A few weeks before the November 2018 release of Bohemian Rhapsody, Brian Monaco, president/global chief marketing officer at Sony Music/ATV Music Publishing, sat down for an early screening of the Queen biopic. Having administered the band’s song catalog for years and licensed many of the group’s biggest hits for the movie, Monaco -- who oversees the company’s licensing of songs for film, TV and ad campaigns -- watched with some trepidation. Almost 10 years in the making, Bohemian Rhapsody had traveled a troubled road: Early in its development, the actor originally cast to play flamboyant frontman Freddie Mercury, Sacha Baron Cohen, had left the film, as had its first director, Dexter Fletcher, only to return when replacement Bryan Singer was fired with only a few weeks of shooting remaining.
As Monaco watched Rami Malek, who eventually took the role of Mercury, and the other players portray Queen’s rise to stardom, his skepticism evaporated, particularly during the movie’s finale: Mercury’s 1985 performance at Wembley Stadium for the all-star Live Aid concert. As Malek strutted across the stage wielding half a microphone stand, dressed in a white tank top, faded jeans, Adidas Country running shoes and a studded black leather belt and armband, Monaco marveled not only at the performance but the details of the reenactment: the massive crowd waving and singing Mercury’s trademark “Ay-o’s” back to him; the black grand piano at center stage littered with half-drunk cups of beer and Pepsi. It wasn’t fake and cheesy-looking. “It blew me away,” he says.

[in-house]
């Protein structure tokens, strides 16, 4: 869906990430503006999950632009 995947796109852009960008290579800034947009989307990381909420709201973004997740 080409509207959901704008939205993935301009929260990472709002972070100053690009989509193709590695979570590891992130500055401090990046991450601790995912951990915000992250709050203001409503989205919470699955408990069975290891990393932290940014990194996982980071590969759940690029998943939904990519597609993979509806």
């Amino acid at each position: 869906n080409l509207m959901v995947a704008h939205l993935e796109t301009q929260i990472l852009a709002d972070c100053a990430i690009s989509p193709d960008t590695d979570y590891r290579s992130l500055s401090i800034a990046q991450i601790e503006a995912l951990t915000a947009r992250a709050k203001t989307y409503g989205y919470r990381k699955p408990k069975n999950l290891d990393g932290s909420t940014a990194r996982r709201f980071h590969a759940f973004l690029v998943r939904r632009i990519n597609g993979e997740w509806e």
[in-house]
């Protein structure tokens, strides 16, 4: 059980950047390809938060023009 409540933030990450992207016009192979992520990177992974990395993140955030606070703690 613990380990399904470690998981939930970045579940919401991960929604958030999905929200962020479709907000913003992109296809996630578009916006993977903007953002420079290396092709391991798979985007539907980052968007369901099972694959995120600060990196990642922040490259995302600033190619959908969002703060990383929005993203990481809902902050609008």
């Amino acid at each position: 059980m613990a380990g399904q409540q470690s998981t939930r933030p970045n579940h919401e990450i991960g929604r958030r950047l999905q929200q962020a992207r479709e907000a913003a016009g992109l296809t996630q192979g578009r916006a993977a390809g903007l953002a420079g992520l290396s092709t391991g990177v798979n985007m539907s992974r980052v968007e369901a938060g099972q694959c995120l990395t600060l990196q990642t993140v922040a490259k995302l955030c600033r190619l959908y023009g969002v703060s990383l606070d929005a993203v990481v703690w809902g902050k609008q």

By the time he left the theater, Monaco was feeling bullish about Bohemian Rhapsody’s box-office prospects and determined to ramp up Sony/ATV’s work with filmmakers. In recent years, the music publisher had licensed songs for film adaptations of Broadway productions Jersey Boys, about The Four Seasons, and Beautiful: The Carole King Musical, which Tom Hanks’ Playtone is developing; Hank Williams tunes for the 2016 biopic I Saw the Light; and Beatles cuts for the forthcoming Danny Boyle-directed Yesterday. But Sony/ATV administers a catalog of over 3 million tracks. How many of the artists behind such repertoire have compelling stories to tell? “We really started digging into our catalog,” says Monaco, who has since begun developing a Marvin Gaye biopic with Dr. Dre, who, in 2018, was granted permission by the Motown legend’s family to use his likeness and music for a feature-length film.